Surface science news, July 2023

Palladium atoms on the surface of a catalyst can remove 90% of unburned methane from natural-gas engine exhaust at both low and high temperatures.

Researchers have shown that a traditional manufacturing tool called metal cutting can be used to determine the properties of metal materials.

Containers with nanotextured interior walls can keep volatile organic compounds from accumulating on the surfaces of stored nanomaterials.

Halide perovskite nanocrystals grown on-site with precise control over location

Recycling a common plastic using electricity and some chemistry

Printing 3D solid objects at room temperature in a single step using metallic gel

Researchers have created a cloak made of silica and aluminum that can cool an electric vehicle when it's hot and warm it when it's cold.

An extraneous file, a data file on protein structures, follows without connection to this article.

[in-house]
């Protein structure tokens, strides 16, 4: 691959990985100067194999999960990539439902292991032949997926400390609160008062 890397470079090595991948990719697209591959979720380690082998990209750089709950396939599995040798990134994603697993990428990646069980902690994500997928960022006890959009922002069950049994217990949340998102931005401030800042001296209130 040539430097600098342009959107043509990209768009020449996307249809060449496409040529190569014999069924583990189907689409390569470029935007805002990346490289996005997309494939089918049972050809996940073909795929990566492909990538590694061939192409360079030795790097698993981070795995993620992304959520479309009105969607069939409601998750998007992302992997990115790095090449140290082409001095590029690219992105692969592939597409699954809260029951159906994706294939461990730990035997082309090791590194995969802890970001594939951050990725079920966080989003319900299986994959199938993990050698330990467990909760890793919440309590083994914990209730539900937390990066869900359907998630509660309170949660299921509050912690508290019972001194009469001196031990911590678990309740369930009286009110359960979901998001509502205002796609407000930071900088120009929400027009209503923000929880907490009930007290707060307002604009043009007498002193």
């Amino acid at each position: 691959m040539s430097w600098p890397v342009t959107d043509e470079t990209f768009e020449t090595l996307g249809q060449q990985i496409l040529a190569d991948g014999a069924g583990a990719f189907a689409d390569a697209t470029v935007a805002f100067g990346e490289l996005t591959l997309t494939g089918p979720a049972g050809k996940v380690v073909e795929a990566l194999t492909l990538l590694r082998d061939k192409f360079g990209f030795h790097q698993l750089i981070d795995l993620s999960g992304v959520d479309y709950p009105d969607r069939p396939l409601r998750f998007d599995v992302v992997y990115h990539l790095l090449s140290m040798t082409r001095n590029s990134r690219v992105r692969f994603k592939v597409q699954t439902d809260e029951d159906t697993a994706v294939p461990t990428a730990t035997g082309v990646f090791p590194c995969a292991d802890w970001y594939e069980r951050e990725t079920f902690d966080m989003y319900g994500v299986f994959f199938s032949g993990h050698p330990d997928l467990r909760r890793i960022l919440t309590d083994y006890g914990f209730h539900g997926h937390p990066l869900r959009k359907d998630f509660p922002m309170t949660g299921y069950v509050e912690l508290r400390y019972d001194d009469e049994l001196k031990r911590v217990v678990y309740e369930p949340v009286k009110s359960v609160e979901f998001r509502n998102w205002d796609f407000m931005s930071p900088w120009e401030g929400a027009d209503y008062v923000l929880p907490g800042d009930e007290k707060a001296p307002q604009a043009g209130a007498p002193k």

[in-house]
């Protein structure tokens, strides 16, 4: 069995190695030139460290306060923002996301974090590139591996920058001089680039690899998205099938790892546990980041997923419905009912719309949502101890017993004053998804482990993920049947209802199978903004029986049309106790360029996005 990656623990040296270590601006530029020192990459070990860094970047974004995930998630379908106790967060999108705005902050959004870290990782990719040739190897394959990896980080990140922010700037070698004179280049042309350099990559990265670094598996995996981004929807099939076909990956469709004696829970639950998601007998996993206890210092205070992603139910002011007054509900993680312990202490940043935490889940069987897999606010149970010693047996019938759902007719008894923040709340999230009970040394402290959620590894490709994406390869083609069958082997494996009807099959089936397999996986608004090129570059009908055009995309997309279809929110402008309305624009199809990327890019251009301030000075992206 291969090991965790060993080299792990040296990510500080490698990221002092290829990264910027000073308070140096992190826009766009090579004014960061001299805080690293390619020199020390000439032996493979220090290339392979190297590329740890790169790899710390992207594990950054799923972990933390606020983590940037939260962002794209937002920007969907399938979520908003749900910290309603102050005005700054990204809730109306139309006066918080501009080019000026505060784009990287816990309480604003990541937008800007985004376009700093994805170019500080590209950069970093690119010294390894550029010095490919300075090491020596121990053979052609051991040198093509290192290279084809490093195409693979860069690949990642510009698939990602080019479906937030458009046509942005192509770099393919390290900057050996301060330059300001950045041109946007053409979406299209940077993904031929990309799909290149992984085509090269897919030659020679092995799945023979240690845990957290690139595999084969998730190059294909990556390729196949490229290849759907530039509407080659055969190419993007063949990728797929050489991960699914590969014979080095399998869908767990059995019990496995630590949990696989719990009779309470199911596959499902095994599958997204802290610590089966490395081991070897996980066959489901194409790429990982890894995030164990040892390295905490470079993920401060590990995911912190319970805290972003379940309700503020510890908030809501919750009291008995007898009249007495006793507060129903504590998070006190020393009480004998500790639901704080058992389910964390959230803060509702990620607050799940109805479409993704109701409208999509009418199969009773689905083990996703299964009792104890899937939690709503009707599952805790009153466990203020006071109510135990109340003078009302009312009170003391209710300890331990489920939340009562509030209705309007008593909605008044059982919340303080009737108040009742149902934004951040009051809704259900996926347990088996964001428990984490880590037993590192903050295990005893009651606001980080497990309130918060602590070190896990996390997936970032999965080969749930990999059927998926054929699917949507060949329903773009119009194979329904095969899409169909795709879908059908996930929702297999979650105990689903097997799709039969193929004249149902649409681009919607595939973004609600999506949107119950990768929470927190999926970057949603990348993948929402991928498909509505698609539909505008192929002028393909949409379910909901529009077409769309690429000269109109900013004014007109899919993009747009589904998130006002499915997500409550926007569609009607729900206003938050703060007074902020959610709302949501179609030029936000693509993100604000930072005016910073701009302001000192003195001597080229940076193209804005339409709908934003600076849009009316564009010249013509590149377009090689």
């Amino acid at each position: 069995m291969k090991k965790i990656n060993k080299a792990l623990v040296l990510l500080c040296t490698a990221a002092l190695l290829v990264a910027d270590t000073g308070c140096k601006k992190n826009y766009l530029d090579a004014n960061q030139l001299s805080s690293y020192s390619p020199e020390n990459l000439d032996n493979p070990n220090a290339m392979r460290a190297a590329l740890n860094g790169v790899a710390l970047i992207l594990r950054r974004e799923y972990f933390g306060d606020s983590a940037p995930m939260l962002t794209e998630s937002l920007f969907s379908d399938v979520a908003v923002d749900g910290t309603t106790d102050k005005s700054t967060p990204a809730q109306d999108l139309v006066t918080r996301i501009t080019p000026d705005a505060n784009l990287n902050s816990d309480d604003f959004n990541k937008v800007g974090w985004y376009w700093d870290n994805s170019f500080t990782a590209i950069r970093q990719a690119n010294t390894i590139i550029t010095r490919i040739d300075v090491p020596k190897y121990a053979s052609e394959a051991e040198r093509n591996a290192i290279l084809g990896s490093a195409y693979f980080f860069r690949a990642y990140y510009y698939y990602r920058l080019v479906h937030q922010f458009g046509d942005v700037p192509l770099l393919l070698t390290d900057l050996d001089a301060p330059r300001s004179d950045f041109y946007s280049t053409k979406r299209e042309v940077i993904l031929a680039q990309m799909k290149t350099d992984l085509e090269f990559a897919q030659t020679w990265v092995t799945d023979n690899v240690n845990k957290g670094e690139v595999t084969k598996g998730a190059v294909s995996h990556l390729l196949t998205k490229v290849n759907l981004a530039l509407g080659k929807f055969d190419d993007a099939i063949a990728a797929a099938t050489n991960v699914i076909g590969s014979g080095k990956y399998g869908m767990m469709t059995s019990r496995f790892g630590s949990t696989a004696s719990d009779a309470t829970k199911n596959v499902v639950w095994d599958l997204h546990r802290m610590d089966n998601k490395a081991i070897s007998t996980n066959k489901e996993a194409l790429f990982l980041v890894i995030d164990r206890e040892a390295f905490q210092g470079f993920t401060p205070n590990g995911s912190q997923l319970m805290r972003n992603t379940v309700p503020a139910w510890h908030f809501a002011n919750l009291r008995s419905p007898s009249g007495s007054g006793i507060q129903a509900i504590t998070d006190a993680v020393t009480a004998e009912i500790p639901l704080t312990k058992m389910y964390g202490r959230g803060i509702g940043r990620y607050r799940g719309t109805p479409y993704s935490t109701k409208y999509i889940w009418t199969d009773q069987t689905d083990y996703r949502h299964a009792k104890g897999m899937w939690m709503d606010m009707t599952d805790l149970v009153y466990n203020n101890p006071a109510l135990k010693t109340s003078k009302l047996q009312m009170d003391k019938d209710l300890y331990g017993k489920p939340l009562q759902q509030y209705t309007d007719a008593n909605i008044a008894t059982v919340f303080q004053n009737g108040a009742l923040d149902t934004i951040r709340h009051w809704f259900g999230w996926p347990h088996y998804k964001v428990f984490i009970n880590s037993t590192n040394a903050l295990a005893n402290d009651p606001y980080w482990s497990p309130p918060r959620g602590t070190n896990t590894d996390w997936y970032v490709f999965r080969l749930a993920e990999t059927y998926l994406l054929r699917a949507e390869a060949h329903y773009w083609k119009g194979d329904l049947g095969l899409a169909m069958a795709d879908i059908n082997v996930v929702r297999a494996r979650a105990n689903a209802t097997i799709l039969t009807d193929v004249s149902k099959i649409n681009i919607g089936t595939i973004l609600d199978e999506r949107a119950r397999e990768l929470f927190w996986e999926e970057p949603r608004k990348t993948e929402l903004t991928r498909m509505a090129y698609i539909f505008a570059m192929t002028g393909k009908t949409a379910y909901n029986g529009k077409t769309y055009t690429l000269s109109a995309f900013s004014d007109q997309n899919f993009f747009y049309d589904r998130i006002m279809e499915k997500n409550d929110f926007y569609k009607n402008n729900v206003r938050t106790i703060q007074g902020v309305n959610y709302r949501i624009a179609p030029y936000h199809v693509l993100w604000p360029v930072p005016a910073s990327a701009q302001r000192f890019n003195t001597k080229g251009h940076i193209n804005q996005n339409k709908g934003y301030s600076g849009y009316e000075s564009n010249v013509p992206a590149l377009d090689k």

Using high-powered X-rays and machine learning, researchers have developed a method for visualizing intricate nanotextures in thin-film materials.

A new technique allows individual halide perovskite nanocrystals to be grown exactly where they are needed on a surface.

A speedy new method for predicting cement durability uses computer vision to measure the behavior of water droplets on cement surfaces.

Scientists have developed a fluorine-based electrolyte that can protect lithium-metal batteries against performance decline.

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